Discretionary trusts have long been a popular investment vehicle for families, with useful features that provide a level of asset protection, flexibility, and the ability to pass assets from generation to generation without triggering a tax event. Since 1979, however, there have been some anti-avoidance provisions lurking in the tax legislation causing some concern about just how flexible a discretionary trust can be.
The anti-avoidance provisions are contained in section 100A of the Income Tax Assessment Act 1997 (s100A) and were designed to combat “reimbursement agreements”. A reimbursement agreement involves a beneficiary becoming presently entitled to income from a discretionary trust under an agreement that another party would enjoy the benefit of the distribution. The provisions were introduced to help stamp out “bottom of the harbour” schemes where distributions were made to corporate beneficiaries that escaped tax by being stripped of their assets before the tax became payable.
The ATO have recently attempted to clarify how they interpret s100A, and have released Draft Taxation Ruling TR 2022/D1 to set out the Commissioner’s view on when the entitlement of a beneficiary to trust income arises out of a reimbursement agreement that would trigger s100A. In summary, this would occur where a discretionary trust makes someone presently entitled to trust income in circumstances where:
- Someone other than the presently entitled beneficiary actually benefits from the income; and,
- At least one party enters into the agreement for purposes that include getting a tax benefit.
S100A does not apply, however, where:
- The agreement was in the course of an ordinary family or commercial dealing; or,
- The presently entitled beneficiary is under a legal disability (e.g., a minor).
TR 2022/D1 sets out the ATO’s view of what constitutes an “ordinary family dealing”, and Appendix 2 of that ruling includes some useful examples.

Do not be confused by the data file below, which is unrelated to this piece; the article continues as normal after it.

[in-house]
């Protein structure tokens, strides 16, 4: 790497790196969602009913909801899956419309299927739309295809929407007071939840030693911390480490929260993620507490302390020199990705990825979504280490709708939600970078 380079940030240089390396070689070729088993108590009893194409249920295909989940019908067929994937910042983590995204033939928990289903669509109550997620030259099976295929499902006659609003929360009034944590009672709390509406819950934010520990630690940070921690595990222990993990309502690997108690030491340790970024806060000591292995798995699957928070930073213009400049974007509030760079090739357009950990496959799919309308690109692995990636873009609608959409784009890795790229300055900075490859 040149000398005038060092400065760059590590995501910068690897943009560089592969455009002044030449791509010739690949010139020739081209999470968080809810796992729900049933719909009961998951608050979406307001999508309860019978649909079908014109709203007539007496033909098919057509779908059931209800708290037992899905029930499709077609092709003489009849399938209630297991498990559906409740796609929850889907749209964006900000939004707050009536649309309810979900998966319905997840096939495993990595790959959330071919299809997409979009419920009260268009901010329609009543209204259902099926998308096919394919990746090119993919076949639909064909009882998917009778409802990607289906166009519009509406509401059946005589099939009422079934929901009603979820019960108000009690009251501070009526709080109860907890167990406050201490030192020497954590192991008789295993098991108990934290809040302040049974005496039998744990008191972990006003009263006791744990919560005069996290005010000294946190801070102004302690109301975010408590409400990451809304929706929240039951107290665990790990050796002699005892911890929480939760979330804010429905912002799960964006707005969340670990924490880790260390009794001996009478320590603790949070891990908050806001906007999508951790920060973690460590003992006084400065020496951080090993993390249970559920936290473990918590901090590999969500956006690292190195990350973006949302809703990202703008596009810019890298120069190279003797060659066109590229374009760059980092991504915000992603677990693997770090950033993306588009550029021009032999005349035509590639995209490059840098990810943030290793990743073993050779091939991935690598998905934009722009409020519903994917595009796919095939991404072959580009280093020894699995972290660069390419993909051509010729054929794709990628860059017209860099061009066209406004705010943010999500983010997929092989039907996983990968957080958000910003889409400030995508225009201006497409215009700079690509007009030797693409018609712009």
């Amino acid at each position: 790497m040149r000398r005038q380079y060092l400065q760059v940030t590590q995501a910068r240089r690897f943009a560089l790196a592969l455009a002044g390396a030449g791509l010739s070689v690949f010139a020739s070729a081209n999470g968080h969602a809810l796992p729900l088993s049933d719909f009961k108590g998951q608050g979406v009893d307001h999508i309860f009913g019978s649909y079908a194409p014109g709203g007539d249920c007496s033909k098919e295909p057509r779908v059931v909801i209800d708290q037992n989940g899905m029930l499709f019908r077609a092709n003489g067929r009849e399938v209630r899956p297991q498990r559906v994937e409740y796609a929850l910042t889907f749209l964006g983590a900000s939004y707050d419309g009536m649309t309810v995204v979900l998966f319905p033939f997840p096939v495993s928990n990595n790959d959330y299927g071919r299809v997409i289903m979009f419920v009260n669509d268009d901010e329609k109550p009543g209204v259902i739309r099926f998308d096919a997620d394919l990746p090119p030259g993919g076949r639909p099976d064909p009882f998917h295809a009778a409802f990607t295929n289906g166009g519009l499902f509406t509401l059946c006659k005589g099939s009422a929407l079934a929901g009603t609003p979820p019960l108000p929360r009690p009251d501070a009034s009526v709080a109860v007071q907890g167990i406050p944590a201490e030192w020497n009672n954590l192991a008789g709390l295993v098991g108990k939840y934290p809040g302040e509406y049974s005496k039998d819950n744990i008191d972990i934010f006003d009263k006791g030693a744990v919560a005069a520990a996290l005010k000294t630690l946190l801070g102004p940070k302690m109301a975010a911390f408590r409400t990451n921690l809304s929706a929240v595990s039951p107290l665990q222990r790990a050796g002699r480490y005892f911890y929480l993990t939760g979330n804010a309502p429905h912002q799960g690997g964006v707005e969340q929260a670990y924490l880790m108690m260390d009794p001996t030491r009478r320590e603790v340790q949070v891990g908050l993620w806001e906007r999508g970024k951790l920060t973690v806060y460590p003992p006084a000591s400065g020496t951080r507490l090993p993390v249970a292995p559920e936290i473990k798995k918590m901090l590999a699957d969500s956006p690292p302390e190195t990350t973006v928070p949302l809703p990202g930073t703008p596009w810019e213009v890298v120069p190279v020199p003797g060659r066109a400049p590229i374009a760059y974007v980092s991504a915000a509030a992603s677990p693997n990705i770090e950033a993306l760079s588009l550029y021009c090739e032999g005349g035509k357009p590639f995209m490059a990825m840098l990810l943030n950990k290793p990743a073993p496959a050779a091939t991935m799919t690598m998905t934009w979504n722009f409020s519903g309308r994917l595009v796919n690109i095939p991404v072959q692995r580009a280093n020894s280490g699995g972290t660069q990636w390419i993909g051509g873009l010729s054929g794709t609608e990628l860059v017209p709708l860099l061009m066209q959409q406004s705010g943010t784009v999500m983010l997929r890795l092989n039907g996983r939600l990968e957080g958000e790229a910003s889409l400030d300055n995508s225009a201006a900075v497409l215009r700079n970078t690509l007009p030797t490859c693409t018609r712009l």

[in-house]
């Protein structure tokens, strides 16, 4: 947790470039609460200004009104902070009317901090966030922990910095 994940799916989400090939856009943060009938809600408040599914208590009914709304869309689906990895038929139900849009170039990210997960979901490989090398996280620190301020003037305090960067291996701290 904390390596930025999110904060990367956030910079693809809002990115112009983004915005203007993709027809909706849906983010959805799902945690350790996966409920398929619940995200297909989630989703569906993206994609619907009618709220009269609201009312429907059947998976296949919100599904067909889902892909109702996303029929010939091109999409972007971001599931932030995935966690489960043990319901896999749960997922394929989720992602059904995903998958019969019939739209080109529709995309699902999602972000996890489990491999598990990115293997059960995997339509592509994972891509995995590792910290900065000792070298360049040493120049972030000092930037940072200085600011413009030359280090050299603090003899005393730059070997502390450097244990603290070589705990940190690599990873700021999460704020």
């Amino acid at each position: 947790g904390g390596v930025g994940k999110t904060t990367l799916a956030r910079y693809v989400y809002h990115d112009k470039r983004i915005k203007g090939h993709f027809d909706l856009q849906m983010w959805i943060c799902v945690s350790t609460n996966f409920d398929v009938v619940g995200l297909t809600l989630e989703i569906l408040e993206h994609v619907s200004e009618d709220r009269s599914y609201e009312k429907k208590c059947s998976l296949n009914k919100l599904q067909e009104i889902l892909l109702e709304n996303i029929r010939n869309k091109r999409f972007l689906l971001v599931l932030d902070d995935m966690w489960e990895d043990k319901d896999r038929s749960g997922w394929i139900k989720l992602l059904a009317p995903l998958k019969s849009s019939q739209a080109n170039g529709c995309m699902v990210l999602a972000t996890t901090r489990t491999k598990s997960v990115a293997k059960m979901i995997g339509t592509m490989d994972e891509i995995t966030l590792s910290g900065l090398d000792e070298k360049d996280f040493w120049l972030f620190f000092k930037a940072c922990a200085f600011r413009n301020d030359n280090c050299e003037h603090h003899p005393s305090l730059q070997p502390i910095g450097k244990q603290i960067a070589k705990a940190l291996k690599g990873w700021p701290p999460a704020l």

Taxpayer Alert TA 2022/1 was also released to specifically address whether they consider certain arrangements where parents benefit from the trust entitlements of their adult children to be “ordinary family dealings”.
Draft Practical Compliance Guideline PCG 2022/D1 explains the ATO’s planned approach to the application of s100A. The guideline allocates various scenarios into low (white or green zone), medium (blue zone) and high (red zone) risk. The ATO will dedicate compliance resources to consider the application of s100A to red zone arrangements, and they suggest that taxpayers consider modifying blue zone arrangements to reduce their risk profile.
TR 2022/D1 is currently only in draft form. The ATO is seeking comments by 8 April 2022. The final ruling may be significantly different from the draft but may not be issued before the end of the current financial year. Accordingly, if you use a discretionary trust as an investment of business vehicle, there will be a need to pay close attention to the draft ruling this tax planning season.
We will be in touch with you again in coming months to clarify the ATO interpretation once the final rulings have been issued. If you have any queries in relation to your trust don’t hesitate to contact your client manager to discuss.
Draft taxation ruling TR 2022/D1, which sets out the ATO’s views on how Taxpayer Alert TA 2022/1.
Kreston Stanley Williamson
Author – Darren O’Malley
*Correct as of 31 March 2022
*Disclaimer – this article has been produced by Kreston Stanley Williamson as a service to its clients and associates. The information contained in the article is of general comment only and is not intended to be advice on any particular matter. Before acting on any areas contained in this article, it is imperative you seek specific advice relating to your particular circumstances. Liability limited by a scheme approved under professional standards legislation.